State television and radio have talked up the caravan for days. In Havana, people began lining the streets just after sunrise to witness the 7 a.m. start.
Matanzas, a port city of 150,000 people, was the first major population center on the caravan’s trek from Havana. People seemed excited about the event, though in Cuba it can be hard to discern genuine enthusiasm from a sense of duty. Some of the onlookers were in tears.
Once a sugar cane hub, Matanzas doesn’t feel especially prosperous these days. At least one abandoned sugar cane refinery was visible along the coastal road snaking from the capital, its smokestacks forlorn in the distance. A plaque in the central square recalls a 19th century rendition developed here of the danzon, the lively Cuban national dance and musical genre. But music and booze have been banned for the mourning of Castro.
Posters hailed Castro’s July 26th movement, as his guerrilla group was known as it attacked military posts in Cuba during the revolutionary period. Matanzas still boasts veterans of the campaign, and loyal residents like to call the town “the crib of the revolution."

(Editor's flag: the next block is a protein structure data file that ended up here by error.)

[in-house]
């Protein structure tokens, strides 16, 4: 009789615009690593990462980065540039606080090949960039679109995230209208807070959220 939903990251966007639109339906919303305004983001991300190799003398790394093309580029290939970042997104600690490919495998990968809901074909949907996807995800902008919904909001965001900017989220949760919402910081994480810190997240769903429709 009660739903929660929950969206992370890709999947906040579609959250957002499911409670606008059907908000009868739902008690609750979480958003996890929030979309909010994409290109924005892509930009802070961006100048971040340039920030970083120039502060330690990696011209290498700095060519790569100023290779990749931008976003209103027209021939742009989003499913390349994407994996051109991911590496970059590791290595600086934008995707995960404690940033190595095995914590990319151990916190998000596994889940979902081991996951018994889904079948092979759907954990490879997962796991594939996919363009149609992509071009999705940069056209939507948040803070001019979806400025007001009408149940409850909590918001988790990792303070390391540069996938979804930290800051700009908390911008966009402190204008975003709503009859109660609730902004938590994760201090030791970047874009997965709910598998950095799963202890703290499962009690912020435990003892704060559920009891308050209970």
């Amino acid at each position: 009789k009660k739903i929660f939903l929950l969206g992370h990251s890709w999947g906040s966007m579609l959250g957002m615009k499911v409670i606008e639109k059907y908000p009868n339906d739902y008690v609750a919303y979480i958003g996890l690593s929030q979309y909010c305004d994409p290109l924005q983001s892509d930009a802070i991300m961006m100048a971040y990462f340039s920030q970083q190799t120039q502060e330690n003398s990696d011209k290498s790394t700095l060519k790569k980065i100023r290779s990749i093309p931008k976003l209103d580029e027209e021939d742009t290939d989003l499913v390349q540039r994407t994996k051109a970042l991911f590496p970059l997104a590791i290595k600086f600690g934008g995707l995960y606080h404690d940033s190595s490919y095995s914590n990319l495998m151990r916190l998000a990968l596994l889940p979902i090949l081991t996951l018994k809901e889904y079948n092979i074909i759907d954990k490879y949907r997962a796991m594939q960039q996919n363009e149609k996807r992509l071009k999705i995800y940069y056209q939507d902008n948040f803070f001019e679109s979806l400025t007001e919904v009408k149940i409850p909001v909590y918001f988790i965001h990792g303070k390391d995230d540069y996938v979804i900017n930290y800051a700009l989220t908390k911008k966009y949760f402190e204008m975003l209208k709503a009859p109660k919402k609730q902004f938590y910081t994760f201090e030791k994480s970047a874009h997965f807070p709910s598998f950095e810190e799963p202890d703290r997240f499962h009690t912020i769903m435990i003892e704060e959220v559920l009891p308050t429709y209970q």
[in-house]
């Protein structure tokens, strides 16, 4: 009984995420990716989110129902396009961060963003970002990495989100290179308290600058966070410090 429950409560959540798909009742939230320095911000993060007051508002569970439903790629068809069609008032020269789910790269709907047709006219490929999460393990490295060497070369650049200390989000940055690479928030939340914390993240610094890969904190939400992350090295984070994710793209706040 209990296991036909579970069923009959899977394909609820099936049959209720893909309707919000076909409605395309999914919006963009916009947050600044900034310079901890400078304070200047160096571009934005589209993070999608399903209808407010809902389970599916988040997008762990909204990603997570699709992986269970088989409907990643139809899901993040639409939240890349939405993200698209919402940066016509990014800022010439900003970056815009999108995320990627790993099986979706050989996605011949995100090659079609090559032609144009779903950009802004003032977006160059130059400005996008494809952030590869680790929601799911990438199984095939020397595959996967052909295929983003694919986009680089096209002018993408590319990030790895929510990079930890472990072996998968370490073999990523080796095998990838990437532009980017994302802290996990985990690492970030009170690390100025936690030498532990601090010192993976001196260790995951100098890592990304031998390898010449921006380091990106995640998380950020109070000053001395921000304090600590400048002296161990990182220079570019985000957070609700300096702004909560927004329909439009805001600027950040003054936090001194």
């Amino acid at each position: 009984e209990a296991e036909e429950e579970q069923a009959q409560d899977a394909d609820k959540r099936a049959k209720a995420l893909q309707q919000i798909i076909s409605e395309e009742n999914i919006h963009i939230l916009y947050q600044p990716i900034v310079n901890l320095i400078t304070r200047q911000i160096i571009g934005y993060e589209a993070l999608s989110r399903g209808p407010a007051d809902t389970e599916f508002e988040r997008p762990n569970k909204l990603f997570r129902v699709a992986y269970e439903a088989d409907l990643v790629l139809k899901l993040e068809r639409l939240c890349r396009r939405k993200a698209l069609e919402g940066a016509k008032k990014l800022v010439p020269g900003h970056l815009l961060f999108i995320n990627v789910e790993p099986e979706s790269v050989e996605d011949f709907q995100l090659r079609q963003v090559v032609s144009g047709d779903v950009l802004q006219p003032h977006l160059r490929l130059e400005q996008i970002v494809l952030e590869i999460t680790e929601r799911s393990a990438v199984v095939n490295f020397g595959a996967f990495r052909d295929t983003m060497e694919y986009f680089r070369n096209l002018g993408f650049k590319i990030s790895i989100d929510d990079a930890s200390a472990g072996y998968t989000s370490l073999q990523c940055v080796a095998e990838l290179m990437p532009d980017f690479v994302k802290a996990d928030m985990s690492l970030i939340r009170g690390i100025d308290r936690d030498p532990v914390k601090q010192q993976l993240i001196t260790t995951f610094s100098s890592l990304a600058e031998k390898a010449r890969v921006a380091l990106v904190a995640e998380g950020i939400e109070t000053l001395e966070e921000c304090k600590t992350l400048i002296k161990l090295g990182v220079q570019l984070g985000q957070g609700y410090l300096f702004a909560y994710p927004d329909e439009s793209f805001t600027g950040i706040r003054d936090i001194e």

Elderly Cubans seemed most anxious to praise Castro, who is officially revered here as a champion of the poor — even while reviled among Cuban exiles in Miami as a brutal dictator who dispatched Cuba into a dark era from which it has yet to emerge.
“If it wasn’t for El Comandante Castro my life would never have changed,” said Maria Elena Navarro, 65, who was among the hundreds lining the streets here, hoping for a glimpse of the urn holding the ashes. “Our comandante fought for our rights and we have a lot to thank him for.”